skip navigation
Mon Oncle

Mon Oncle(1958)

TCM Messageboards
Post your comments here
ADD YOUR COMMENT>

share:
Remind Me

TCMDb Archive MaterialsView all archives (0)

Shop tcm.com

Mon Oncle - NOT AVAILABLE

Crying Boy

VOTE FOR THIS TITLE:
Our records indicate this title is not available on Home Video. Vote below for it to be released on DVD.

  1. Total votes: vote now!
  2. Rank: (why vote?)

Articles

powered by AFI

SEE ALL ARTICLES
teaser Mon Oncle (1958)

Jacques Tati, the idiosyncratic French comedian/writer/director, won the 1958 Oscar® for Best Foreign Language Film for Mon Oncle (1958). In the second of three films featuring his character, Mr. Hulot, Tati satirizes a world increasingly dominated by technology, and its effect on the hapless Hulot.

Tati honed his comic skills in French music hall and cabaret, as a mime performer. Mr. Hulot's Holiday (1953) introduced Tati's gangling, umbrella-toting alter ego. Tati was so meticulous that each of his films took several years to prepare, shoot and edit; he directed only six features. His films have been called "pure cinema," emphasizing visual humor and sound effects, with very little dialogue. And Hulot has been compared to the creations of the great silent comedians, particularly Chaplin's Little Tramp, and the acrobatic characters of Buster Keaton, Tati's idol. Mon Oncle, in fact, has been dubbed "Tati's own Modern Times."

In accepting his Oscar® for Mon Oncle, Tati paid tribute to the silent film comedians whom he so admired. "If Hollywood had not done so many funny pictures, I would not be here tonight. For all those great comedians, I am not the uncle, but the nephew." In fact, the highlight of Tati's trip to Hollywood was not the Academy Awards® ceremony, but a visit he paid afterwards to Mack Sennett, the producer of many of those silent comedies. Sennett invited Harold Lloyd, Stan Laurel and Buster Keaton to meet Tati, and the French comedian was thrilled when Keaton expressed his admiration "that I hadn't let myself be made a prisoner of the talking film. I'd simply improved on silent techniques."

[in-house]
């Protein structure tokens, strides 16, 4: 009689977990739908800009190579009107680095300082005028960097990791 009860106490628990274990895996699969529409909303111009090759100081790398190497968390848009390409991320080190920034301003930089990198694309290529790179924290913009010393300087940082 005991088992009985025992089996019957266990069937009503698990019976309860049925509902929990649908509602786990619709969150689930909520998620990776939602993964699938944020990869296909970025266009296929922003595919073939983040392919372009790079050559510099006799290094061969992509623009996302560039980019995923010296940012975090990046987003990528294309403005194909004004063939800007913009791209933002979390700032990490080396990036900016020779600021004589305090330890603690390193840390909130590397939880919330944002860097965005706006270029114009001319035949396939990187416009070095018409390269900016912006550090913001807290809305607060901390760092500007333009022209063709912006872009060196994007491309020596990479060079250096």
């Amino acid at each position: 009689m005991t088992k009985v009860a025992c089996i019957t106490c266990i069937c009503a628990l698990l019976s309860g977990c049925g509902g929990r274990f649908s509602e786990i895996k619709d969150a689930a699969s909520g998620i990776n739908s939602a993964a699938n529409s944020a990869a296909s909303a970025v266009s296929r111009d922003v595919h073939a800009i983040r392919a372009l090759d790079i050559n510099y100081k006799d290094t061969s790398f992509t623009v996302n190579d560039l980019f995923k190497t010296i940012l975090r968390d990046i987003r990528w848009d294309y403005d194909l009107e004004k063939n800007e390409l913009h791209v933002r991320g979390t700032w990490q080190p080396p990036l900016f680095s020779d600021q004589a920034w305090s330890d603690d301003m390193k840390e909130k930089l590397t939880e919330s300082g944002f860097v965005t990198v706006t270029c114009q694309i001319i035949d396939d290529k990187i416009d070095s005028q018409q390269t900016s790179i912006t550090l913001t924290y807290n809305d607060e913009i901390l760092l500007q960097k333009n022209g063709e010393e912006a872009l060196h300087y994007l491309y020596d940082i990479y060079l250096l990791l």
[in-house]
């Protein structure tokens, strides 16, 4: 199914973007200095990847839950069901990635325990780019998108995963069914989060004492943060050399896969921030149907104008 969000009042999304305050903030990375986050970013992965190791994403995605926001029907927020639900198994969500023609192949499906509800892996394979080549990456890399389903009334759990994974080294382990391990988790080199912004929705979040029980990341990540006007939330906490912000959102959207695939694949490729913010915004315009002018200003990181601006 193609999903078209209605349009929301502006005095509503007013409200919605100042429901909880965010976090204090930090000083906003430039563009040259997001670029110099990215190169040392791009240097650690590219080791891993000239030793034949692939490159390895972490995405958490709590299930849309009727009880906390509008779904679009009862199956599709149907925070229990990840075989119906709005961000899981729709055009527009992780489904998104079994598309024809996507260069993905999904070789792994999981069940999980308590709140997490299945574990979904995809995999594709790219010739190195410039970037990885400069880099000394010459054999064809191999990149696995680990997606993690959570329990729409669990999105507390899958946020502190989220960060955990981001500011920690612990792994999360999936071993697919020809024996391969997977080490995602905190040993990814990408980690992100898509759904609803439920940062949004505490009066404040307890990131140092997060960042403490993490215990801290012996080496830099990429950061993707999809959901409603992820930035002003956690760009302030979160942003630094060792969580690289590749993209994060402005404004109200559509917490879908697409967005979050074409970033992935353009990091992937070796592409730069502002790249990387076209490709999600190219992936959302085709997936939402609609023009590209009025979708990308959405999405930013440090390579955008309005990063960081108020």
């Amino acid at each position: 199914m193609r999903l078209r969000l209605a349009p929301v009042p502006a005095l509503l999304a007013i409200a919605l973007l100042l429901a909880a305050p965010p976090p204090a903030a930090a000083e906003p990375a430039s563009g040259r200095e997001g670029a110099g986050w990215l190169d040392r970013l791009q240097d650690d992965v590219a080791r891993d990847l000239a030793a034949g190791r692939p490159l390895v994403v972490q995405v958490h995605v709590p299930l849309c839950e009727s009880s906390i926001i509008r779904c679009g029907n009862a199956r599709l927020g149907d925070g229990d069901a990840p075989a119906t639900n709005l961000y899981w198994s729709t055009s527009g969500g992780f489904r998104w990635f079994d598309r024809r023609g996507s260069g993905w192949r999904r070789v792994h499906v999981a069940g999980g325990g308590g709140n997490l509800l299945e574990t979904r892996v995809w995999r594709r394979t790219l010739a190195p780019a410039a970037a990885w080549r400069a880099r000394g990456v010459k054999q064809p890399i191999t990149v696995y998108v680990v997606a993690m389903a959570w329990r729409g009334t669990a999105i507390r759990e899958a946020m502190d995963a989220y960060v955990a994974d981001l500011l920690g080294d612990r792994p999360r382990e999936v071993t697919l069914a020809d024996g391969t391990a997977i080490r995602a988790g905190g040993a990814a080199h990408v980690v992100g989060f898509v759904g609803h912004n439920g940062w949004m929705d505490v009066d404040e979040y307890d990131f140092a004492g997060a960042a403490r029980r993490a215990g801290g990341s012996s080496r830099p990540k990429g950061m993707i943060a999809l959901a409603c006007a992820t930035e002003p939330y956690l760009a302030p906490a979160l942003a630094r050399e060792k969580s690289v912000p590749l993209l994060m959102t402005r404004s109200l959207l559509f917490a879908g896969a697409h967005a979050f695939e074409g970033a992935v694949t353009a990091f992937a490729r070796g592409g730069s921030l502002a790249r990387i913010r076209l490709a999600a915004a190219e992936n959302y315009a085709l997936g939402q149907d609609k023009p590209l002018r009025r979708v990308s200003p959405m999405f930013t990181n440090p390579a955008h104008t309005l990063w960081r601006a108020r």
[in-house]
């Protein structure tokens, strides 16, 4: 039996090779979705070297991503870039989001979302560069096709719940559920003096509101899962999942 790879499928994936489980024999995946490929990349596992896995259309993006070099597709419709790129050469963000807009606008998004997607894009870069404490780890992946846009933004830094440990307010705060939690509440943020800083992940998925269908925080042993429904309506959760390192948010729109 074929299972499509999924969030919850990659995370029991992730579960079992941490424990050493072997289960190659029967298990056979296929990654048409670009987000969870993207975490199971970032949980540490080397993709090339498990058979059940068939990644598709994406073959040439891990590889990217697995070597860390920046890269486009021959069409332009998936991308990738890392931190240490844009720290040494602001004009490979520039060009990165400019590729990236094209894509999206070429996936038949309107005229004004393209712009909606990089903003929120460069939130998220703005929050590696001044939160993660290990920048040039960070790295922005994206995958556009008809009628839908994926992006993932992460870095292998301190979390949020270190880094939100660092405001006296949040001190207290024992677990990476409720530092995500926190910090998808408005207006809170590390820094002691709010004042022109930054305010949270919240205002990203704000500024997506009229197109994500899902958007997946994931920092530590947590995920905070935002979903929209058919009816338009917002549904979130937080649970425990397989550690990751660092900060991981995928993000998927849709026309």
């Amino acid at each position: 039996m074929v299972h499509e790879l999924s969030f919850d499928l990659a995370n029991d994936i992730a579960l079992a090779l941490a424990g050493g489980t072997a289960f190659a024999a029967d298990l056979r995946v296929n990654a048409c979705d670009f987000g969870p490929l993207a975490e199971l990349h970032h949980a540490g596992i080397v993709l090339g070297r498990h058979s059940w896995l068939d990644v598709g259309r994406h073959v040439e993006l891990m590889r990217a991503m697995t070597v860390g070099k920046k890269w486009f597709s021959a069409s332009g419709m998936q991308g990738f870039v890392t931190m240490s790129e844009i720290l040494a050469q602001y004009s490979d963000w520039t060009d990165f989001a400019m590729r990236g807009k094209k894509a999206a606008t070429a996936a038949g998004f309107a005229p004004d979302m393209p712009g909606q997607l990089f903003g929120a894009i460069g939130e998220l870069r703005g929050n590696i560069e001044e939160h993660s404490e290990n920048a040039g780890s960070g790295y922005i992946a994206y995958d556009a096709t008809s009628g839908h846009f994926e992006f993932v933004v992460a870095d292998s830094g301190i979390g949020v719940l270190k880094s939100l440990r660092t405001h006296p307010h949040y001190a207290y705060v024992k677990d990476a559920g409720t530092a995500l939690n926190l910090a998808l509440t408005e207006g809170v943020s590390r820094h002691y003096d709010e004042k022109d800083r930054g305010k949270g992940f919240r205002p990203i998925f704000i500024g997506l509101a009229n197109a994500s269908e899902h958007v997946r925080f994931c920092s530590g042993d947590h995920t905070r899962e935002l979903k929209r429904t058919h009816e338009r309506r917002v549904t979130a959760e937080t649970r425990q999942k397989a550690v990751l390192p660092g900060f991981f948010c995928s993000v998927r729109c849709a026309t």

Sadly, it was Tati's scrupulous attention to planning and preparation, and the resulting long gaps between films, along with his problems in raising funds that ended his career. His next two films, Playtime (1967) and the following one, Traffic (1971), both failed to earn back their high costs, and Tati was ruined financially. He directed only one more film before his death in 1982. But the legacy he left has earned him a place in the pantheon of the great film comedians.

Producer: Fred Orain, Jacques Tati
Director: Jacques Tati
Screenplay: Jean L'Hote, Jacques Lagrange, Jacques Tati
Production Design: Henri Schmitt
Cinematography: Jean Bourgoin
Costume Design: Jacques Cottin
Film Editing: Suzanne Baron
Original Music: Franck Barcellinni, Alain Romans
Cast: Jean-Pierre Zola (M. Arpel), Jacques Tati (M. Hulot), Adrienne Servantie (Mme. Arpel), Lucien Frgis (M. Pichard), Betty Schneider (Betty, Landlord's Daughter)C-117m.

by Margarita Landazari

back to top